The UK trade in illicit cigarettes and tobacco damages legitimate businesses, negatively impacts public health and reduces public funds from tobacco taxation.
Over the last twenty years, these counterfeit cigarette and tobacco operations have become ever more sophisticated. As a result, spotting fake cigarettes has become increasingly challenging.
What is illegal tobacco?
There are two main types of illegal cigarettes: Contraband (aka Smuggled) and Counterfeit (aka Fake).
This refers to genuine branded cigarettes that have been brought into the country by means of smuggling. This means that there is no duty paid on the tobacco – which is illegal. These are typically genuine products that were intended for sale in other countries, bought at a lower price and then sold at an increased price in the UK.
These are cigarettes that have been illegally manufactured to look like trademarked, branded cigarettes – but are then sold by individuals or parties that have no association with those brands or the trademark holders. Typically, tax is not paid on counterfeit, but this doesn’t necessarily result in savings for the consumer.
The risks of illegal tobacco
Most illegal, counterfeit cigarettes are produced in factories with sub-standard, unsanitary conditions - where there are no quality checks. When tested, counterfeit cigarettes are often found to contain disturbing ingredients.
Furthermore, all cigarettes sold legally within the EU are required to meet strict RIP (reduced ignition propensity) rules – and must come equipped with bands of fire-retardant paper at staggered points down the length of the cigarette, so that they self-extinguish if they are lit and not actively smoked. This is often not true of illegal cigarettes which may contain no fire-retardant safety features making them a greater fire risk.
How to spot fake cigarettes
Some packs of illicit cigarettes and tobacco are quite easy to spot.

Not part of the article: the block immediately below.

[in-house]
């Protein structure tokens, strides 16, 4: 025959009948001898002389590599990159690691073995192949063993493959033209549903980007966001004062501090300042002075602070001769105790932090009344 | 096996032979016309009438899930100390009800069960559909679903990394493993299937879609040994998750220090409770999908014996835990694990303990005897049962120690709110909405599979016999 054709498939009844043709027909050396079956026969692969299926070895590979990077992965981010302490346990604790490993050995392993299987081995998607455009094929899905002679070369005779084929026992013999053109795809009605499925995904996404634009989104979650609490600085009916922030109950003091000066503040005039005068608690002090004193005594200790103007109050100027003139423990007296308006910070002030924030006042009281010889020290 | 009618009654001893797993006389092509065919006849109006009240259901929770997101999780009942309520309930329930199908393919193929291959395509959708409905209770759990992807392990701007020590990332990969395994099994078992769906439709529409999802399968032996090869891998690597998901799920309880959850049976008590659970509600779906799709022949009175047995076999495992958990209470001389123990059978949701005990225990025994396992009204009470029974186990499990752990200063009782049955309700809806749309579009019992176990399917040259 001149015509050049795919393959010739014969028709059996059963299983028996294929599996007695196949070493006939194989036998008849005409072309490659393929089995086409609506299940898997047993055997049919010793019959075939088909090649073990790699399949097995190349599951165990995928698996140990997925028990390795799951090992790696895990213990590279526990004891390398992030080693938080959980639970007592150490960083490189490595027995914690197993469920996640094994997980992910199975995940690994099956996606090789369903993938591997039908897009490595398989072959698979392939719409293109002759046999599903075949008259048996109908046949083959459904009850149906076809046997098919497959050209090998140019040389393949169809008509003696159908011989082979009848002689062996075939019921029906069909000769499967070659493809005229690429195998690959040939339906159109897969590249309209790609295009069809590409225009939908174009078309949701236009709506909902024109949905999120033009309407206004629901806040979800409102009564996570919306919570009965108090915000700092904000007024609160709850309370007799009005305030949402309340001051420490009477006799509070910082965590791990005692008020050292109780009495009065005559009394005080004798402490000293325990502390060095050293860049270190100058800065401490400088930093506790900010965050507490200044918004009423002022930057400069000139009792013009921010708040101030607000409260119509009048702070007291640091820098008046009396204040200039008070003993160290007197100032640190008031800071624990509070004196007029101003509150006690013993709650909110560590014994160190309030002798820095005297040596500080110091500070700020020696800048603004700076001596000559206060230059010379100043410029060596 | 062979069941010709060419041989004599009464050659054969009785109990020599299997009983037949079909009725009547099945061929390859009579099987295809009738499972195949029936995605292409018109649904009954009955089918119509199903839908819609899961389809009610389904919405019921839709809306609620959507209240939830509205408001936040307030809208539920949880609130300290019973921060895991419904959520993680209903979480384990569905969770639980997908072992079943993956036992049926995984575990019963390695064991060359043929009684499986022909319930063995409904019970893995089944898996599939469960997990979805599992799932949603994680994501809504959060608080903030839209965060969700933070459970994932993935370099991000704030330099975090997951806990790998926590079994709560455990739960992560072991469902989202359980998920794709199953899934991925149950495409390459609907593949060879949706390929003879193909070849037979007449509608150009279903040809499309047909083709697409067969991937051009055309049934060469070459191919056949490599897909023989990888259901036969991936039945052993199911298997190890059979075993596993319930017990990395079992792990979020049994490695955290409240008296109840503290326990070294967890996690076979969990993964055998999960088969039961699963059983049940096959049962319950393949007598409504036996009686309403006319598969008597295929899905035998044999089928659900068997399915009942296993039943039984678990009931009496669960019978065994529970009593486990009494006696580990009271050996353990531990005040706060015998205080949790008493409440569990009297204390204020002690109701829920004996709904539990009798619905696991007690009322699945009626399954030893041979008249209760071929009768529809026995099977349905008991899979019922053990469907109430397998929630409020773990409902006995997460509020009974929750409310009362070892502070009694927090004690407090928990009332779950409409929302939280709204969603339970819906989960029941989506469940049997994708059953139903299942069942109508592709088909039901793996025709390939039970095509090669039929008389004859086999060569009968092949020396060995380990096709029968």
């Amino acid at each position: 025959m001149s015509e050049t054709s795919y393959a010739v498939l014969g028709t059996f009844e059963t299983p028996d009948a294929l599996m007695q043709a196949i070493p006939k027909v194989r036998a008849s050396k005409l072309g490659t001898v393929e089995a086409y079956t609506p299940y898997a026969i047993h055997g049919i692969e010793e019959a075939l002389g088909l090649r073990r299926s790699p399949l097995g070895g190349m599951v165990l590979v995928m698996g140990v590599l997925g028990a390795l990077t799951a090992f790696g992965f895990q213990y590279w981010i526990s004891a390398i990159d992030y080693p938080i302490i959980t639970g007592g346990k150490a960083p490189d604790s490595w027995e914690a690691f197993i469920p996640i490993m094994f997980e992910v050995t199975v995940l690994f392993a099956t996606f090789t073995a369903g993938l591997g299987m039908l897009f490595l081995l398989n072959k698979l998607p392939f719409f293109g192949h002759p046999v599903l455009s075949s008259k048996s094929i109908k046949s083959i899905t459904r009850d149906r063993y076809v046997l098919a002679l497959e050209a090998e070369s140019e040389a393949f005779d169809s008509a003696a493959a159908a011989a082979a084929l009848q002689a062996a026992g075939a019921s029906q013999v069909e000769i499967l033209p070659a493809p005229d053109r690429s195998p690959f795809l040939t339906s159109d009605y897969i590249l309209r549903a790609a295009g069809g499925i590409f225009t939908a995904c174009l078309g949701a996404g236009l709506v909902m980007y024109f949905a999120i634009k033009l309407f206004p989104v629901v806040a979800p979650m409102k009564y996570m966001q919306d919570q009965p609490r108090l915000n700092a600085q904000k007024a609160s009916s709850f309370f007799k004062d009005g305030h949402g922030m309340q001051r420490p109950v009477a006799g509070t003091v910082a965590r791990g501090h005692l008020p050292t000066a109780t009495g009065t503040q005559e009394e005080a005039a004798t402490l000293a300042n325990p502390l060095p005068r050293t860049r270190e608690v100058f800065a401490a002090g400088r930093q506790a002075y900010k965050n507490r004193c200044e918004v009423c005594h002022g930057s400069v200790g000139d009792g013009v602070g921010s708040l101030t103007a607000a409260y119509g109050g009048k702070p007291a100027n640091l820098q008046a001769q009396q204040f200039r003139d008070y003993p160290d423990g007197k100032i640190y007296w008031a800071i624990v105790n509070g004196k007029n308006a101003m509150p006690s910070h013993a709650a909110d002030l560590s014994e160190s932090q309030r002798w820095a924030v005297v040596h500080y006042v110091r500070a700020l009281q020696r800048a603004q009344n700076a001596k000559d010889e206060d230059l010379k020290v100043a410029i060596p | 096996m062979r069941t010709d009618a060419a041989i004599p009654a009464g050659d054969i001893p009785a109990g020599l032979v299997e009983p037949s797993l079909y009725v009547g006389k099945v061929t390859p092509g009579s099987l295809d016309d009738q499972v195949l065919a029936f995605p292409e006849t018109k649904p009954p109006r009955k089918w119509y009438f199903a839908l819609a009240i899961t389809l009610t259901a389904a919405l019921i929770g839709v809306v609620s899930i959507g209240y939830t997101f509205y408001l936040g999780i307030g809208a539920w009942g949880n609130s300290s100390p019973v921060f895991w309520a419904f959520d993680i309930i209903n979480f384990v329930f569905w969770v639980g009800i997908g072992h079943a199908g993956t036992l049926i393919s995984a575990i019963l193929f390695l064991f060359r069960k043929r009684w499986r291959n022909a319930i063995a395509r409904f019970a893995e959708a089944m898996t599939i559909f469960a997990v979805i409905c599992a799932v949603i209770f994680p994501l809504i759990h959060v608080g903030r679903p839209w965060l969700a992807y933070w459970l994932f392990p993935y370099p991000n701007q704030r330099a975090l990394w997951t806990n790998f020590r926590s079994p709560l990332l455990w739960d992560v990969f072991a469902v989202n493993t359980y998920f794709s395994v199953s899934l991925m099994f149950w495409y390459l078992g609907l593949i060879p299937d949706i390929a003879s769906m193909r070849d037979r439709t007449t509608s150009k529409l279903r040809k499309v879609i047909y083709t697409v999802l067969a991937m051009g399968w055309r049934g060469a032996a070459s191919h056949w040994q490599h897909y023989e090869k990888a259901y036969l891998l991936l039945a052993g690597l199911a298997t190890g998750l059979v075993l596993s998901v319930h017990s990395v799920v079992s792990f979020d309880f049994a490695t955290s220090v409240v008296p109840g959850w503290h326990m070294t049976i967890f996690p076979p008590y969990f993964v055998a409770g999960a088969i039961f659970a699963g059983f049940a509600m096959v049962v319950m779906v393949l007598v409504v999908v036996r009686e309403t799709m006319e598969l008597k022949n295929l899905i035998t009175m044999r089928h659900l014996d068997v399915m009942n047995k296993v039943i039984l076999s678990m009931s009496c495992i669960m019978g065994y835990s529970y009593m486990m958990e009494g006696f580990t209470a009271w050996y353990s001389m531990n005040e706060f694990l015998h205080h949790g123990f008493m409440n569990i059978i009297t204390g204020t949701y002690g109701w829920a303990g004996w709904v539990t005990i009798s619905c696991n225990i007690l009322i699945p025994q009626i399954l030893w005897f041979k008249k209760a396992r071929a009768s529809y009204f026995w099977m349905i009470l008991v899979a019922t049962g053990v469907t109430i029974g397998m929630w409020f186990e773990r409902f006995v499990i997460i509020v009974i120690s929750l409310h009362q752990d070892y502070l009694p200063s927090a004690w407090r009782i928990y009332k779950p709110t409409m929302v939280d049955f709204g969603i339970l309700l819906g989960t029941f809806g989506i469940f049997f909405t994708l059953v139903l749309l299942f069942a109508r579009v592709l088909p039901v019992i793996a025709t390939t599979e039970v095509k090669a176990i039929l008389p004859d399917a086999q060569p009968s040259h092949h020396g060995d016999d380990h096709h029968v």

Poor packaging, incorrect spelling, odd-looking logos or typefaces, and health warnings that are either missing or seem unusual could indicate that the cigarettes inside are fake.
Also, all major brands of cigarettes sold in the UK display a unique code at the base of the pack. Many batches of illicit cigarettes seized are found to display the same code on each pack.
Unfortunately, spotting the more sophisticated illegal cigarettes can be tricky for the consumer. Boxes and packs of fake cigarettes are now regularly presented in a way that is extremely convincing making it difficult to distinguish between fake cigarettes and the genuine articles.
As a general rule, if the cigarettes you buy are sold at a heavy discount from the price more widely available, then it increases the likelihood of you ending up with an illicit or counterfeit product.
The true cost of illicit tobacco
Consumers will often search for illicit, contraband or counterfeit cigarettes and tobacco, as they can be cheaper than the legitimate products. However, the true cost of buying these products may be much higher.
With a lack of quality assurance, there are significant health and safety risks to consumers. Furthermore, while it may seem like a victimless crime, the illegal tobacco trade is often linked to organised crime groups, attracted by high consumer demand and high margins1. These groups can also be involved in other types of organised crime such as people smuggling.